The inaugural meeting of the newly formed Irish American Leadership Council took place last Friday in New York, with a robust exchange of ideas among members and Irish government leaders on how to maximize the multi-tiered relationship between Ireland and the Irish community in the U.S.

The meeting was chaired by Irish Foreign Minister Micheal Martin, who traveled from Dublin last week for three days of engagements in New York and Washington, D.C. 

The three-hour meeting, which was held at the American Irish Historical Society on Fifth Avenue in New York, was attended by nearly 40 representatives of the Irish American community from groups throughout the country, and U.S.-based representatives of Irish government agencies, including Tourism Ireland, Enterprise Ireland and the Irish Food Board and IDA Ireland. Also present were Irish Ambassador to the U.S. Michael Collins and Irish Consul General in New York Niall Burgess.

Martin stressed that the Irish government considers its relationship with Irish American leaders to be vital, and that the Leadership Council would continue to be open to ideas.

“We want to collectively work together to enhance the relationship with the U.S.,” Martin said. “Out of that relationship comes benefit for Ireland and for the Irish community in the U.S.”

The council came into being after Collins conducted a strategic review of Ireland-U.S. relations last year and concluded that one of the ways the relationship could be enhanced would be through the creation of the new group. 

Attendees at the meeting represented a vast swath of Irish America, including culture, business, philanthropy, sports, politics, education and media. Among the topics discussed were the Irish peace process, the Irish economy, challenges facing the Irish-born community here, including the current state of U.S. immigration law, and the increasing influence of Irish culture among mainstream America.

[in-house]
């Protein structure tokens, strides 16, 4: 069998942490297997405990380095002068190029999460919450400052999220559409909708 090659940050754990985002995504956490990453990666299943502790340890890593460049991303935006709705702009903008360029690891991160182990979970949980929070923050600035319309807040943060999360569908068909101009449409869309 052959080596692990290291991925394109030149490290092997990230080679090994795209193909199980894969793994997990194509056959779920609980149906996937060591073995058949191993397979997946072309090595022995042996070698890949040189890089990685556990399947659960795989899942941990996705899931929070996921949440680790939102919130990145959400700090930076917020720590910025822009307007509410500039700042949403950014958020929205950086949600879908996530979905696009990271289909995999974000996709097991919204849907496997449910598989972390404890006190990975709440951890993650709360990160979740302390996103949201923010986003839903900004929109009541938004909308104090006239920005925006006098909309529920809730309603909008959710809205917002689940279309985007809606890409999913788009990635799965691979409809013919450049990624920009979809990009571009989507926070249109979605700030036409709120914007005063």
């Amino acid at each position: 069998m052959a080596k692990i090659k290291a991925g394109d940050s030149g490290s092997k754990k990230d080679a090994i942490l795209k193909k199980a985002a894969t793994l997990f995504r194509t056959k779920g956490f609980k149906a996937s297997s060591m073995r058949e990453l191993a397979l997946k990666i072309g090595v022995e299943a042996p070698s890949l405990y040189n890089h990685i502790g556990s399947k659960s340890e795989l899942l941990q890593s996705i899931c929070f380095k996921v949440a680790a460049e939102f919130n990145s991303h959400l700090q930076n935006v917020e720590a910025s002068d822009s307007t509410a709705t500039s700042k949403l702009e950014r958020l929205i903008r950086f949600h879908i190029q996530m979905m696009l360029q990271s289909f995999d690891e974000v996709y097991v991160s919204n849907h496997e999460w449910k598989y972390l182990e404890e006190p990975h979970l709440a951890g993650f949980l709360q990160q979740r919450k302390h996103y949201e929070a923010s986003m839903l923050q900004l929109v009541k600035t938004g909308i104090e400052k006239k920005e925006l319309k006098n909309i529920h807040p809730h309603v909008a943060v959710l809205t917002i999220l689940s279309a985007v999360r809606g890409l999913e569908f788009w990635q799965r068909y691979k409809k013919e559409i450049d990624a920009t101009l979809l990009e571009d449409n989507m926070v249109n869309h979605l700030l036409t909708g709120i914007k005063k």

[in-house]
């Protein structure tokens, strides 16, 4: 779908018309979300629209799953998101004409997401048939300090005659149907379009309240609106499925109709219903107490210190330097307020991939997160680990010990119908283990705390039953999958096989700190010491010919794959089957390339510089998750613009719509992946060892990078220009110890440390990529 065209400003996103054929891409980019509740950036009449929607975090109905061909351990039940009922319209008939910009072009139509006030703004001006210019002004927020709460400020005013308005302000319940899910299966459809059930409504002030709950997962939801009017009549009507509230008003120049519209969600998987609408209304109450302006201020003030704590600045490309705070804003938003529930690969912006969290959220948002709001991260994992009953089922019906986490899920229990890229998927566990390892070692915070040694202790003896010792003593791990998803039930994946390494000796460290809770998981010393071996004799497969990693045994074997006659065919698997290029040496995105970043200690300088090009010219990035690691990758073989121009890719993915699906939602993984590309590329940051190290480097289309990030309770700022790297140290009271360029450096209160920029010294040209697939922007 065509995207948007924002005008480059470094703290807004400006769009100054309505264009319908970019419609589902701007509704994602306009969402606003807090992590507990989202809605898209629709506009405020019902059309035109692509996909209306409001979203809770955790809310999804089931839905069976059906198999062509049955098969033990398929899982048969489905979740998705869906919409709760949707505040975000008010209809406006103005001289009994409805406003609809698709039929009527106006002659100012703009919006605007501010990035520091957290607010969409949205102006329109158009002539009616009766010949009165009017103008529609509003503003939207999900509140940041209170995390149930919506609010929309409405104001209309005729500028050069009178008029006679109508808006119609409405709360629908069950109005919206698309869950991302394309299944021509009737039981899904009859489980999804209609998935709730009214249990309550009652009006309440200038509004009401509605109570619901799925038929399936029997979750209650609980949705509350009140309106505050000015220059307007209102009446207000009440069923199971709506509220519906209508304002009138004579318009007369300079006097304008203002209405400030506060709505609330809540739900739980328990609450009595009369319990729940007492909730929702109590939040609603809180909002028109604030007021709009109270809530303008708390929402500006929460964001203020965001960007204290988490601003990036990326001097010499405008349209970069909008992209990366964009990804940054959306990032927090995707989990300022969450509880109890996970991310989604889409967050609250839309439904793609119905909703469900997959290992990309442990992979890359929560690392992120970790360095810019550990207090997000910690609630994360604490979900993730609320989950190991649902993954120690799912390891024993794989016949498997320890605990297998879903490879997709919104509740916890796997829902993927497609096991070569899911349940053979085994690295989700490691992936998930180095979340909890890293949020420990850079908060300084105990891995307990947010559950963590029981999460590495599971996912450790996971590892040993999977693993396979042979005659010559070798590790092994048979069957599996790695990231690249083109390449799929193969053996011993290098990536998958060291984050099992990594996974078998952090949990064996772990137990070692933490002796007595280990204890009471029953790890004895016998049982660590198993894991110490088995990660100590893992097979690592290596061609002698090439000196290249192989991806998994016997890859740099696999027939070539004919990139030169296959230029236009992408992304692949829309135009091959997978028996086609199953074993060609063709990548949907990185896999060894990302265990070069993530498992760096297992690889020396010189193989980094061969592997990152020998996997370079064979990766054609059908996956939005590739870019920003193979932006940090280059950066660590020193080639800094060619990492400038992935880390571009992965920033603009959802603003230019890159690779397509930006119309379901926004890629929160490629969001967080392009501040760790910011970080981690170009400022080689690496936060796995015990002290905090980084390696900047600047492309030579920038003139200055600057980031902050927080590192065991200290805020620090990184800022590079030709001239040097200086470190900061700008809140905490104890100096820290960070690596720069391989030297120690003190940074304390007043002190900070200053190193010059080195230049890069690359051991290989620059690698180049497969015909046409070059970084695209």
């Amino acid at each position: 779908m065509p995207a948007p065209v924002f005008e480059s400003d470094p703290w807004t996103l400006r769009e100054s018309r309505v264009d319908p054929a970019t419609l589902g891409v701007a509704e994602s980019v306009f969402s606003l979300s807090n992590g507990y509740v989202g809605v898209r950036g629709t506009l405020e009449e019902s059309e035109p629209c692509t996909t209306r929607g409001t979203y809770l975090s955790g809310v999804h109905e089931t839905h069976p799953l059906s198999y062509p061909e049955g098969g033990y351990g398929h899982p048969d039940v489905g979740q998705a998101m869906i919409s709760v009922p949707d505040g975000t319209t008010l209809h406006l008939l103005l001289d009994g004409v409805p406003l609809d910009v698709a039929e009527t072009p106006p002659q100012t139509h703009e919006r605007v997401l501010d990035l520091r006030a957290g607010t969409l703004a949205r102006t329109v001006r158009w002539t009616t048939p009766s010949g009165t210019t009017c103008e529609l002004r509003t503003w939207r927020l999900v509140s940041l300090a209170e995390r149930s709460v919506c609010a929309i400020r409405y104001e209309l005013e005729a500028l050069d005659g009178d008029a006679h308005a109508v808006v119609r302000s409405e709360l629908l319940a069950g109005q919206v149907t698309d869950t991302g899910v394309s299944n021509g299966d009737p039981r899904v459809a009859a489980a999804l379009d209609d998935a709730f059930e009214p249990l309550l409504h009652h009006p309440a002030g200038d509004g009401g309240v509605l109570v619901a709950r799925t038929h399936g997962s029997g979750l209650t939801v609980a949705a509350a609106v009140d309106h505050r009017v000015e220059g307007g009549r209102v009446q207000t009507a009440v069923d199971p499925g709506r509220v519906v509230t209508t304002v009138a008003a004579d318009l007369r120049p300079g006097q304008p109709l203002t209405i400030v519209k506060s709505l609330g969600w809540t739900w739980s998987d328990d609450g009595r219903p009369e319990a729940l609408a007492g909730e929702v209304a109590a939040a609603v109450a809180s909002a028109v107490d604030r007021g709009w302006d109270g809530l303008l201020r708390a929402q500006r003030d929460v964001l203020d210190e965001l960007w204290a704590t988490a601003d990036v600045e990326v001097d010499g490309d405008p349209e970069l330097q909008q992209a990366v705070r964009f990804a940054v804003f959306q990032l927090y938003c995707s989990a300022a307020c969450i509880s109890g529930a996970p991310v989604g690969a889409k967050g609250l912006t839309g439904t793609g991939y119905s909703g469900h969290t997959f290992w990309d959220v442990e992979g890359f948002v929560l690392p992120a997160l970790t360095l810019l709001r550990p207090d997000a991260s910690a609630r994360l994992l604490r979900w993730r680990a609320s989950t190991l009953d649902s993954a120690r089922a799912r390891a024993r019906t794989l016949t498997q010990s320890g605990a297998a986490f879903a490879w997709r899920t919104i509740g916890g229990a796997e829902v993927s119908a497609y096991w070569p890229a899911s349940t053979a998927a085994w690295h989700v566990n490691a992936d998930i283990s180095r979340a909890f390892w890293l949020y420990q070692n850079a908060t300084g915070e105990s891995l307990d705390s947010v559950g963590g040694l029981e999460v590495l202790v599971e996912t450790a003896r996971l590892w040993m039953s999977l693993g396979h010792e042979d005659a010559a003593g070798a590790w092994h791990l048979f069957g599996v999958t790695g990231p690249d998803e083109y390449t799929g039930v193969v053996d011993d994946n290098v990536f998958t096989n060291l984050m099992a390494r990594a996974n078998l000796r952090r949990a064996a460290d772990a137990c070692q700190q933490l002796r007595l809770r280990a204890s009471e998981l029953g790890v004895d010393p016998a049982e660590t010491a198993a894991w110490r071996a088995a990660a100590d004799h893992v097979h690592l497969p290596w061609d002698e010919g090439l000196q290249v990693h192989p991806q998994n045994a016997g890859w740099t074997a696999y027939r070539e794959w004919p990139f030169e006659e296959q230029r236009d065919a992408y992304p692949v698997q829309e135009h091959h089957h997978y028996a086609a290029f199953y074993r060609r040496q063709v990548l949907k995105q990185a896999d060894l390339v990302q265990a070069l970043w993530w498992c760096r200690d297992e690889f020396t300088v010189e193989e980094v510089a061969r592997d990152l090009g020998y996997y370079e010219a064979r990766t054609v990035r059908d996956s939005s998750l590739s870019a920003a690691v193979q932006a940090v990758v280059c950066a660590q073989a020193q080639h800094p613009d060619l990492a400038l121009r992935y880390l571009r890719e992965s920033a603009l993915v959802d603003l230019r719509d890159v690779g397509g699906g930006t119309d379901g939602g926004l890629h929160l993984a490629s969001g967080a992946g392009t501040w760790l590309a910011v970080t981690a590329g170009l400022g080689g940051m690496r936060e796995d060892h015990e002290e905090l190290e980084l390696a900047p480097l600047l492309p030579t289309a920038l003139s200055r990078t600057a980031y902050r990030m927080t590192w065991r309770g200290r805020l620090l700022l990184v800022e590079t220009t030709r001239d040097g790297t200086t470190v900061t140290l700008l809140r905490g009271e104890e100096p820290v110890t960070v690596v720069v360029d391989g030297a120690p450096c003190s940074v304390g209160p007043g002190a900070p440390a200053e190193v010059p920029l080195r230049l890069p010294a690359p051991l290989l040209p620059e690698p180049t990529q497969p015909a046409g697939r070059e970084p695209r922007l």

Martin told members that after a series of meetings on Capitol Hill earlier in the week, the Irish government was told that as of now, the only way to solve the problems facing the estimated 50,000 undocumented in the U.S. would be through a comprehensive reform package.

The minister said that the U.S. legislators he met – among them, Senators John McCain, Lindsey Graham and Patrick Leahy – expressed optimism that a comprehensive bill will be ready for introduction and action in the first three months of next year.

Martin also said that the government would continue to press for a bi-lateral visa deal between Ireland and the U.S. that would ensure a long-term flow of legal immigration between the two countries. However, he added that any such deal would have to come as part of comprehensive reform.

“We can’t go it alone,” Martin said with regards to a bi-lateral deal. “We have to be clear to our people that we can’t do it alone. If comprehensive doesn’t happen, we would then pursue (a bi-lateral) deal.”

Martin also talked about the success of the recent Global Irish Forum in Dublin, and particularly how attendees responded to ideas of putting Ireland forth as a cultural powerhouse.

The Irish American Leadership Council, Martin said, would be “flexible and open,” and “always open to ideas.”

“We want to be proactive,” Collins said, “and we want to make sure the dialogue is there.”